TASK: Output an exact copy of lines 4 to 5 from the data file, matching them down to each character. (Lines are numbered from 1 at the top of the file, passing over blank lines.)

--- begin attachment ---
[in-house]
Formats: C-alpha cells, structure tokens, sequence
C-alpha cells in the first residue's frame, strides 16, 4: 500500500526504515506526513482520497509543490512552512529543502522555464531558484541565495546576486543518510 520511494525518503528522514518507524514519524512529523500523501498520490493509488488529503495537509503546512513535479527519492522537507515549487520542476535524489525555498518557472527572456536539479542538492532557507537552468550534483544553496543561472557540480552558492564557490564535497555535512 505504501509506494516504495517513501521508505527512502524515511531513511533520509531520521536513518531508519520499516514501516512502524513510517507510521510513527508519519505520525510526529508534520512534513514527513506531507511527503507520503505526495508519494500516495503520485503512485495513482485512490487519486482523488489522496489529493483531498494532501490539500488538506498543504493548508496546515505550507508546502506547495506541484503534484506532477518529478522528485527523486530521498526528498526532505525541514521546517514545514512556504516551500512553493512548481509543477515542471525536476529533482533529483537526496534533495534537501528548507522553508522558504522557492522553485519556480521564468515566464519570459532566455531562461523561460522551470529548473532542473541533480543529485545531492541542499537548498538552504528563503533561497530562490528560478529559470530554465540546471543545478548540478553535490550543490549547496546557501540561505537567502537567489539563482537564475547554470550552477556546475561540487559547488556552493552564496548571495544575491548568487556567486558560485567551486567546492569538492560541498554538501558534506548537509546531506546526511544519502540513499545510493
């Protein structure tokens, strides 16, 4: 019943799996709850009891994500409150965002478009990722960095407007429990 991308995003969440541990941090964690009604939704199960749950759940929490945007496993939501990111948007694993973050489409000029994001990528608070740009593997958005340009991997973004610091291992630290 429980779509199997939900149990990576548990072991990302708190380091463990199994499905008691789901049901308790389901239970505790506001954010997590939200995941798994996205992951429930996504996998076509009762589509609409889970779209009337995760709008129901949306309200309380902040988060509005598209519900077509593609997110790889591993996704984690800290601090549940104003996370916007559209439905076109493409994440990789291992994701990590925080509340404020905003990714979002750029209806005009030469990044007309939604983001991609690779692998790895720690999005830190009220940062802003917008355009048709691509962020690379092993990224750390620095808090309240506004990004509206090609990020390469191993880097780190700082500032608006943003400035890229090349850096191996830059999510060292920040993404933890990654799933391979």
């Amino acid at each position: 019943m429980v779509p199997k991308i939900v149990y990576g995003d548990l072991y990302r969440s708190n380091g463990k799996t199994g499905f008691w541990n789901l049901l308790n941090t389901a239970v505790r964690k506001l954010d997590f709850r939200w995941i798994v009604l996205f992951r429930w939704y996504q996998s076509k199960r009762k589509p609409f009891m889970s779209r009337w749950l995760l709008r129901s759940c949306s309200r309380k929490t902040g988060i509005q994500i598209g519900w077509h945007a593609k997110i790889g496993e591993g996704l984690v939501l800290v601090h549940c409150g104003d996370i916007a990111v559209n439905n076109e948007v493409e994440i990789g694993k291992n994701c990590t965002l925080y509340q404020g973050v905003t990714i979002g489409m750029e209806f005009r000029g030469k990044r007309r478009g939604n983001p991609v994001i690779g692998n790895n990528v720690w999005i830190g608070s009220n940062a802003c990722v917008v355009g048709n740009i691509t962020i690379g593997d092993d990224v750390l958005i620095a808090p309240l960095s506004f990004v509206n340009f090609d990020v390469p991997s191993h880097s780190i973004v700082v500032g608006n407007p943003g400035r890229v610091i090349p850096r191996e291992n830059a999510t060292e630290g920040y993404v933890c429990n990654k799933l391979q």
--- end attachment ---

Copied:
């Protein structure tokens, strides 16, 4: 019943799996709850009891994500409150965002478009990722960095407007429990 991308995003969440541990941090964690009604939704199960749950759940929490945007496993939501990111948007694993973050489409000029994001990528608070740009593997958005340009991997973004610091291992630290 429980779509199997939900149990990576548990072991990302708190380091463990199994499905008691789901049901308790389901239970505790506001954010997590939200995941798994996205992951429930996504996998076509009762589509609409889970779209009337995760709008129901949306309200309380902040988060509005598209519900077509593609997110790889591993996704984690800290601090549940104003996370916007559209439905076109493409994440990789291992994701990590925080509340404020905003990714979002750029209806005009030469990044007309939604983001991609690779692998790895720690999005830190009220940062802003917008355009048709691509962020690379092993990224750390620095808090309240506004990004509206090609990020390469191993880097780190700082500032608006943003400035890229090349850096191996830059999510060292920040993404933890990654799933391979």
């Amino acid at each position: 019943m429980v779509p199997k991308i939900v149990y990576g995003d548990l072991y990302r969440s708190n380091g463990k799996t199994g499905f008691w541990n789901l049901l308790n941090t389901a239970v505790r964690k506001l954010d997590f709850r939200w995941i798994v009604l996205f992951r429930w939704y996504q996998s076509k199960r009762k589509p609409f009891m889970s779209r009337w749950l995760l709008r129901s759940c949306s309200r309380k929490t902040g988060i509005q994500i598209g519900w077509h945007a593609k997110i790889g496993e591993g996704l984690v939501l800290v601090h549940c409150g104003d996370i916007a990111v559209n439905n076109e948007v493409e994440i990789g694993k291992n994701c990590t965002l925080y509340q404020g973050v905003t990714i979002g489409m750029e209806f005009r000029g030469k990044r007309r478009g939604n983001p991609v994001i690779g692998n790895n990528v720690w999005i830190g608070s009220n940062a802003c990722v917008v355009g048709n740009i691509t962020i690379g593997d092993d990224v750390l958005i620095a808090p309240l960095s506004f990004v509206n340009f090609d990020v390469p991997s191993h880097s780190i973004v700082v500032g608006n407007p943003g400035r890229v610091i090349p850096r191996e291992n830059a999510t060292e630290g920040y993404v933890c429990n990654k799933l391979q």